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3 definitions found for Pronunciation:

From The Free On-line Dictionary of Computing (27 SEP 03):

        In this dictionary slashes (/../) bracket phonetic
        pronunciations of words not found in a standard English
        dictionary.  The notation, and many of the pronunciations,
        were adapted from the Hacker's Jargon File.
        Syllables are separated by dash or followed single quote
        or back quote.  Single quote means the preceding syllable is
        stressed (louder), back quote follows a syllable with
        intermediate stress (slightly louder), otherwise all syllables
        are equally stressed.
        Consonants are pronounced as in English but note:
        	ch	soft, as in "church"
        	g	hard, as in "got"
        	gh	aspirated g+h of "bughouse" or "ragheap"
        	j	voiced, as in "judge"
        	kh	guttural of "loch" or "l'chaim"
        	s	unvoiced, as in "pass"
        	zh	as "s" in "pleasure"
        Uppercase letters are pronounced as their English letter
        names; thus (for example) /H-L-L/ is equivalent to /aych el
        el/.  /Z/ is pronounced /zee/ in the US and /zed/ in the UK
        Vowels are represented as follows:
        	a	back, that
        	ah	father, palm (see note)
        	ar	far, mark
        	aw	flaw, caught
        	ay	bake, rain
        	e	less, men
        	ee	easy, ski
        	eir	their, software
        	i	trip, hit
        	i:	life, sky
        	o	block, stock (see note)
        	oh	flow, sew
        	oo	loot, through
        	or	more, door
        	ow	out, how
        	oy	boy, coin
        	uh	but, some
        	u	put, foot
        	*r      fur, insert (only in stressed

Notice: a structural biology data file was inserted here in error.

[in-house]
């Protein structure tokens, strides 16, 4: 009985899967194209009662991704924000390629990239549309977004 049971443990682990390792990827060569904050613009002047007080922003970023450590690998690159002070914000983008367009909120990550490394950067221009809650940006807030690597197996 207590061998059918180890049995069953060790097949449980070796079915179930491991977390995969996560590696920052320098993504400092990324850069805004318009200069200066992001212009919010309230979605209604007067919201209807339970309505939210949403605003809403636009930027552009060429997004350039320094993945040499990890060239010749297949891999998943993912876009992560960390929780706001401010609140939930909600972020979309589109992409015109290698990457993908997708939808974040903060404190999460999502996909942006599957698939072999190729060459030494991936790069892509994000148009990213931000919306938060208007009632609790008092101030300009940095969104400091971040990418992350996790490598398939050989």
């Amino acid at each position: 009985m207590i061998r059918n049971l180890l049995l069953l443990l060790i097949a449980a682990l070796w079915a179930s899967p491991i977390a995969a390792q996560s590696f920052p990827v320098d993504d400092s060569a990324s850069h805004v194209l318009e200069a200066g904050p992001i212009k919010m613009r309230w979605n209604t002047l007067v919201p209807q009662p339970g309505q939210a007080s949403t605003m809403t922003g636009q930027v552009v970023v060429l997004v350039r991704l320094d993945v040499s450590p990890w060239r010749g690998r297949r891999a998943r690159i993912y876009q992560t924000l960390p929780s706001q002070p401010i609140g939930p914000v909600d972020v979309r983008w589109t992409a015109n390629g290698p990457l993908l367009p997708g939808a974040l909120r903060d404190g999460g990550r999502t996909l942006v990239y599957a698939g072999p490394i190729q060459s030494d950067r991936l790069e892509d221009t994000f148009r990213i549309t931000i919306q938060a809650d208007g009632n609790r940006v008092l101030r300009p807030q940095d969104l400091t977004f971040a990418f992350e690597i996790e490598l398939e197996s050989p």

syllables; otherwise use just "r")
        	y	yet, young
        	yoo	few, chew
        	[y]oo	/oo/ with optional fronting as
        		in `news' (/nooz/ or /nyooz/)
        A /*/ is used for the `schwa' sound of unstressed or occluded
        vowels (often written with an upside-down `e').  The schwa
        vowel is omitted in unstressed syllables containing vocalic l,
        m, n or r; that is, "kitten" and "colour" would be rendered
        /kit'n/ and /kuhl'r/, not /kit'*n/ and /kuhl'*r/.
        The above table reflects mainly distinctions found in standard
        American English (that is, the neutral dialect spoken by TV
        network announcers and typical of educated speech in the Upper
        Midwest, Chicago, Minneapolis/St.Paul and Philadelphia).
        However, we separate /o/ from /ah/, which tend to merge in
        standard American.  This may help readers accustomed to
        accents resembling British Received Pronunciation.
        Entries with a pronunciation of `//' are written-only.

From The Collaborative International Dictionary of English v.0.44:

Pronunciation \Pro*nun`ci*a"tion\ (?; 277), n. [F.
   pronunciation, L. pronunciatio. See Pronounce.]
   [1913 Webster]
   1. The act of uttering with articulation; the act of giving
      the proper sound and accent; utterance; as, the
      pronunciation of syllables of words; distinct or
      indistinct pronunciation.
      [1913 Webster]

   2. The mode of uttering words or sentences.
      [1913 Webster]

   3. (Rhet.) The art of manner of uttering a discourse publicly
      with propriety and gracefulness; -- now called delivery.
      --J. Q. Adams.
      [1913 Webster]

From WordNet (r) 2.0:

     n 1: the manner in which someone utters a word; "they are always
          correcting my pronunciation"
     2: the way a word or a language is customarily  spoken; "the
        pronunciation of Chinese is difficult for foreigners";
        "that is the correct pronunciation" [syn: orthoepy]

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